Are roundabouts more effective than intersections?

CLEVELAND, OH (WOIO) - People who use the intersection at Mills Road and Highway 83 on border of Avon and North Ridgeville should be familiar with the rules of a roundabout because construction started Monday to put one in.

Do roundabout intersections work? Even though the project is being handled by Lorain County, Cleveland 19 did a little question and answer with ODOT Traffic Engineer Scott Ockunzzi.

Q: Do roundabouts work?

A: Roundabouts can significantly increase safety and improve operations (reduce delay) at intersections. For safety reasons, roundabouts are effective because they reduce the number of potential conflict points in an intersection, meaning they reduce or eliminate the chance of an angle or left turn crash from occurring. Operationally, roundabouts are easy to navigate if you remember the rule that vehicles inside the roundabout have the right of way, and vehicles entering the roundabout must yield on entry.

The graphic below shows all the potential points of conflict (white dots, crossing traffic) with the potential for accidents in a normal intersection as compared to a roundabout.

Q: Does a roundabout reduce crashes?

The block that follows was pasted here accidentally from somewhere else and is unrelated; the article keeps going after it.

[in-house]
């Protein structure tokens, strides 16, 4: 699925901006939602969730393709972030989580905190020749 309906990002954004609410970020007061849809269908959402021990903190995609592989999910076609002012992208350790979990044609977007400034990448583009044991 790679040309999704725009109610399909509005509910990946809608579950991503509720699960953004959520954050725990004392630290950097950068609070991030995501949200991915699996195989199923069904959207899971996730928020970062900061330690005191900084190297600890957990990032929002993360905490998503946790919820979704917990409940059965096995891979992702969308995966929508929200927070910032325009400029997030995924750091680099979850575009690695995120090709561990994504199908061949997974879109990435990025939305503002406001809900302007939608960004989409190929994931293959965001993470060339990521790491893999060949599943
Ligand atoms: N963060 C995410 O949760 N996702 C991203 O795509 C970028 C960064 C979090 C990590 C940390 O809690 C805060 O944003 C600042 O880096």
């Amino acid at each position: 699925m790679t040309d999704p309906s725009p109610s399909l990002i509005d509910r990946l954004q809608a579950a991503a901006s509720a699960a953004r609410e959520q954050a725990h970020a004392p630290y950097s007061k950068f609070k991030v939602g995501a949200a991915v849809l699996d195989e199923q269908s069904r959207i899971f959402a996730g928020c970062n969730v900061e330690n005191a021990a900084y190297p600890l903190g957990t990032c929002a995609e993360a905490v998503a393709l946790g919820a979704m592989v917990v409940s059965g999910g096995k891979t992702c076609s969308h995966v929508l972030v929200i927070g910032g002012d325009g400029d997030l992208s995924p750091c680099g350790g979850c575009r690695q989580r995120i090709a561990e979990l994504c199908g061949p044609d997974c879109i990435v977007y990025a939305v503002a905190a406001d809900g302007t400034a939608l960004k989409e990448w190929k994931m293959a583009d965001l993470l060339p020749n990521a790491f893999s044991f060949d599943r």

A: Some recent data from Federal Highway Administration (FHWA) shows that if a signalized intersection is converted to a roundabout, total crashes are reduced by 48%, with a 78% reduction of fatal and injury crashes in a rural area and 48% reduction of fatal and injury crashes in an urban area. If a two-way (minor road) stop-controlled intersection is converted to a roundabout, there is a 44% reduction in total crashes, with an 87% reduction in fatal and injury crashes in a rural area and, in an urban area 78% reduction in fatal and injury crashes for a single lane roundabout and a 72% reduction in fatal and injury crashes for a two lane roundabout.

Q: When and where are roundabouts used?

A: Roundabouts are especially effective at high crash rate locations, intersections with large delays, intersections with complex geometry (more than four approaches), and locations with high left turn volumes, but they can be effective at most any intersection if designed and implemented properly.

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